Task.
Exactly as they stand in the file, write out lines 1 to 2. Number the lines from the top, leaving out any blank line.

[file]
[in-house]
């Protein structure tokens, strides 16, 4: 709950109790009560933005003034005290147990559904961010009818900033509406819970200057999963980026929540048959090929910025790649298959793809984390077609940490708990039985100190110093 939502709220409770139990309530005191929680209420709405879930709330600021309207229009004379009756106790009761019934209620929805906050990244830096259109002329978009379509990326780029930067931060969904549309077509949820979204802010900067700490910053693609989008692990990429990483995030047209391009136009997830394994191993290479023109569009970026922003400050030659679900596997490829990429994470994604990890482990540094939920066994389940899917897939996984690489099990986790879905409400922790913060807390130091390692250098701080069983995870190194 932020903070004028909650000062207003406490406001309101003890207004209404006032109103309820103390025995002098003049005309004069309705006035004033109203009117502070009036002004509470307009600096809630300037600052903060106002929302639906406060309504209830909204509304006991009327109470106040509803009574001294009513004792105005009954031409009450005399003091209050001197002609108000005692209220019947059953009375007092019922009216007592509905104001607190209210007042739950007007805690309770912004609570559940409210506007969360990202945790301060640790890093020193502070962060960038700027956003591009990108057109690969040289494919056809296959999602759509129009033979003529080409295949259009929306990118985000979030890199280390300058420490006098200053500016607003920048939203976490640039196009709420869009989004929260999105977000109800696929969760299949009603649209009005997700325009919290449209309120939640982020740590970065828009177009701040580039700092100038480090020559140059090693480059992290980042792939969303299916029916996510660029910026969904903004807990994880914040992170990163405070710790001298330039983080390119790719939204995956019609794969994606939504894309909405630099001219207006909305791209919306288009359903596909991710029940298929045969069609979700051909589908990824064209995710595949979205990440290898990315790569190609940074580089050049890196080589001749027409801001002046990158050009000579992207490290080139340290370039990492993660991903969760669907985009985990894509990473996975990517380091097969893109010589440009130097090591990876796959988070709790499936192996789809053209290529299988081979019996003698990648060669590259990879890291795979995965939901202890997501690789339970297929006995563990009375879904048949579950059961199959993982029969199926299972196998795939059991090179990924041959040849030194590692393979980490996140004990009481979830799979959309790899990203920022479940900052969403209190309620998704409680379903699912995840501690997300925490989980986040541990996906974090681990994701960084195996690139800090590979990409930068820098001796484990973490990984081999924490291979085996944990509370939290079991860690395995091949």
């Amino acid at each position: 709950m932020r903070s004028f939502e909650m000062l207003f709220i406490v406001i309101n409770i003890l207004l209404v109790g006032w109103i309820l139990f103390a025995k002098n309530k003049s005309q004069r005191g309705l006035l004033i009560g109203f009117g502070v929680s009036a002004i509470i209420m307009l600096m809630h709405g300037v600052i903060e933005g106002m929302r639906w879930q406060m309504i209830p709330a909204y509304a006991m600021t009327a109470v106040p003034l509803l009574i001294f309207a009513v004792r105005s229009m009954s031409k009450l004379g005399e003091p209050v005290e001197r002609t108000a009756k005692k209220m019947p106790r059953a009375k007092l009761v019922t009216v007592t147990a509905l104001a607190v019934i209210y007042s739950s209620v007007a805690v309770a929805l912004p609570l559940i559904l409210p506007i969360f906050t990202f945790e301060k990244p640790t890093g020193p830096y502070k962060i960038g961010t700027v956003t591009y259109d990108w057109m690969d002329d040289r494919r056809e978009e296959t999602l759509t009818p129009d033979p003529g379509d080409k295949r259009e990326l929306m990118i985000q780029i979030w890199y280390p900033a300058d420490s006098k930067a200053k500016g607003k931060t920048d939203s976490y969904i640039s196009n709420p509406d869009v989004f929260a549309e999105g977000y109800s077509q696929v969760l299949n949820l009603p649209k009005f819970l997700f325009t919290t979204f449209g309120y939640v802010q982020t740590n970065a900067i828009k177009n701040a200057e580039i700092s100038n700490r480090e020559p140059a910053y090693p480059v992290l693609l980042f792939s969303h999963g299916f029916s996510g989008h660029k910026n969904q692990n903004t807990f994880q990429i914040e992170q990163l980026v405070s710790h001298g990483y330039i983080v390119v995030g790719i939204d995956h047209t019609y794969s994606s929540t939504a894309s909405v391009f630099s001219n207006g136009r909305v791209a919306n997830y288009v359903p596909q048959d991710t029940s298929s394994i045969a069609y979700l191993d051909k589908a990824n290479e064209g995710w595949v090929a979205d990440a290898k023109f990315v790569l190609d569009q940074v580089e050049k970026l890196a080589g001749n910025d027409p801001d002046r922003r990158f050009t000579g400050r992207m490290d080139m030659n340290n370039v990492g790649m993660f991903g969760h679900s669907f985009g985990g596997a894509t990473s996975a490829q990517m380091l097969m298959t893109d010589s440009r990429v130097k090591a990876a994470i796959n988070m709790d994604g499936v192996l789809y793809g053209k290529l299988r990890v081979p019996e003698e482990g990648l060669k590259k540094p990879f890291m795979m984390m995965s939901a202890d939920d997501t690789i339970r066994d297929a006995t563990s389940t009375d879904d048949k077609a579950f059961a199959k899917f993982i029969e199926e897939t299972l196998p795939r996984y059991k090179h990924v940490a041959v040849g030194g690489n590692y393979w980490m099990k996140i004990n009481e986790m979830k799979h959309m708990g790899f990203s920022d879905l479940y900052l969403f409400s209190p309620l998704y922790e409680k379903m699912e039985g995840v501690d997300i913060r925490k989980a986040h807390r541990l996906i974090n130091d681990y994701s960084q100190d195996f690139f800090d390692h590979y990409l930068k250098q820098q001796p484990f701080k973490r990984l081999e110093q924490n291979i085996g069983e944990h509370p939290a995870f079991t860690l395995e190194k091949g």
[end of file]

[in-house]
């Protein structure tokens, strides 16, 4: 709950109790009560933005003034005290147990559904961010009818900033509406819970200057999963980026929540048959090929910025790649298959793809984390077609940490708990039985100190110093 939502709220409770139990309530005191929680209420709405879930709330600021309207229009004379009756106790009761019934209620929805906050990244830096259109002329978009379509990326780029930067931060969904549309077509949820979204802010900067700490910053693609989008692990990429990483995030047209391009136009997830394994191993290479023109569009970026922003400050030659679900596997490829990429994470994604990890482990540094939920066994389940899917897939996984690489099990986790879905409400922790913060807390130091390692250098701080069983995870190194 932020903070004028909650000062207003406490406001309101003890207004209404006032109103309820103390025995002098003049005309004069309705006035004033109203009117502070009036002004509470307009600096809630300037600052903060106002929302639906406060309504209830909204509304006991009327109470106040509803009574001294009513004792105005009954031409009450005399003091209050001197002609108000005692209220019947059953009375007092019922009216007592509905104001607190209210007042739950007007805690309770912004609570559940409210506007969360990202945790301060640790890093020193502070962060960038700027956003591009990108057109690969040289494919056809296959999602759509129009033979003529080409295949259009929306990118985000979030890199280390300058420490006098200053500016607003920048939203976490640039196009709420869009989004929260999105977000109800696929969760299949009603649209009005997700325009919290449209309120939640982020740590970065828009177009701040580039700092100038480090020559140059090693480059992290980042792939969303299916029916996510660029910026969904903004807990994880914040992170990163405070710790001298330039983080390119790719939204995956019609794969994606939504894309909405630099001219207006909305791209919306288009359903596909991710029940298929045969069609979700051909589908990824064209995710595949979205990440290898990315790569190609940074580089050049890196080589001749027409801001002046990158050009000579992207490290080139340290370039990492993660991903969760669907985009985990894509990473996975990517380091097969893109010589440009130097090591990876796959988070709790499936192996789809053209290529299988081979019996003698990648060669590259990879890291795979995965939901202890997501690789339970297929006995563990009375879904048949579950059961199959993982029969199926299972196998795939059991090179990924041959040849030194590692393979980490996140004990009481979830799979959309790899990203920022479940900052969403209190309620998704409680379903699912995840501690997300925490989980986040541990996906974090681990994701960084195996690139800090590979990409930068820098001796484990973490990984081999924490291979085996944990509370939290079991860690395995091949």